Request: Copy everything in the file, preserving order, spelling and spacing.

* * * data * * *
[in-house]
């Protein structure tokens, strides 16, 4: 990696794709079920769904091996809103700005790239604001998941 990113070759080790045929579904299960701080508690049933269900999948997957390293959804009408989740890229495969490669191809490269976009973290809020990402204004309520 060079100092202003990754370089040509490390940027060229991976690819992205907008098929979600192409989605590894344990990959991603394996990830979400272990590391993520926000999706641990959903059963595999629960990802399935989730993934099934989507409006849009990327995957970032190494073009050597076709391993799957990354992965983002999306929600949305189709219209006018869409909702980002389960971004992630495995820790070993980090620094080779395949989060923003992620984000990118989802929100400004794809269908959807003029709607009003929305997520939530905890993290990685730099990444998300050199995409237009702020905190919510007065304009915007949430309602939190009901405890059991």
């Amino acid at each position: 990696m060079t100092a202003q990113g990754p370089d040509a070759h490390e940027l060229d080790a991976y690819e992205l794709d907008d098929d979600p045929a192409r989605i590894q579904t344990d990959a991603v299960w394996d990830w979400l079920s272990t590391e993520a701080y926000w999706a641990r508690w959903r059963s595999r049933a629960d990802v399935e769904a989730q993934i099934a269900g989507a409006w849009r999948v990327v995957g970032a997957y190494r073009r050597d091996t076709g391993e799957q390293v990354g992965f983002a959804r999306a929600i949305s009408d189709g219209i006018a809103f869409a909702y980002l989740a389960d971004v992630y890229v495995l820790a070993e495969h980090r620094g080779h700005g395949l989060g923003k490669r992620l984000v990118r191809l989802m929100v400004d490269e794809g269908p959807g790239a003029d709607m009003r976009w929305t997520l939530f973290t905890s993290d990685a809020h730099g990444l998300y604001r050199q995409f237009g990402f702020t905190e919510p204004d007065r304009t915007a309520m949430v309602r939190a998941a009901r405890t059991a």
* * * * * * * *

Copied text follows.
[in-house]
């Protein structure tokens, strides 16, 4: 990696794709079920769904091996809103700005790239604001998941 990113070759080790045929579904299960701080508690049933269900999948997957390293959804009408989740890229495969490669191809490269976009973290809020990402204004309520 060079100092202003990754370089040509490390940027060229991976690819992205907008098929979600192409989605590894344990990959991603394996990830979400272990590391993520926000999706641990959903059963595999629960990802399935989730993934099934989507409006849009990327995957970032190494073009050597076709391993799957990354992965983002999306929600949305189709219209006018869409909702980002389960971004992630495995820790070993980090620094080779395949989060923003992620984000990118989802929100400004794809269908959807003029709607009003929305997520939530905890993290990685730099990444998300050199995409237009702020905190919510007065304009915007949430309602939190009901405890059991």
């Amino acid at each position: 990696m060079t100092a202003q990113g990754p370089d040509a070759h490390e940027l060229d080790a991976y690819e992205l794709d907008d098929d979600p045929a192409r989605i590894q579904t344990d990959a991603v299960w394996d990830w979400l079920s272990t590391e993520a701080y926000w999706a641990r508690w959903r059963s595999r049933a629960d990802v399935e769904a989730q993934i099934a269900g989507a409006w849009r999948v990327v995957g970032a997957y190494r073009r050597d091996t076709g391993e799957q390293v990354g992965f983002a959804r999306a929600i949305s009408d189709g219209i006018a809103f869409a909702y980002l989740a389960d971004v992630y890229v495995l820790a070993e495969h980090r620094g080779h700005g395949l989060g923003k490669r992620l984000v990118r191809l989802m929100v400004d490269e794809g269908p959807g790239a003029d709607m009003r976009w929305t997520l939530f973290t905890s993290d990685a809020h730099g990444l998300y604001r050199q995409f237009g990402f702020t905190e919510p204004d007065r304009t915007a309520m949430v309602r939190a998941a009901r405890t059991a």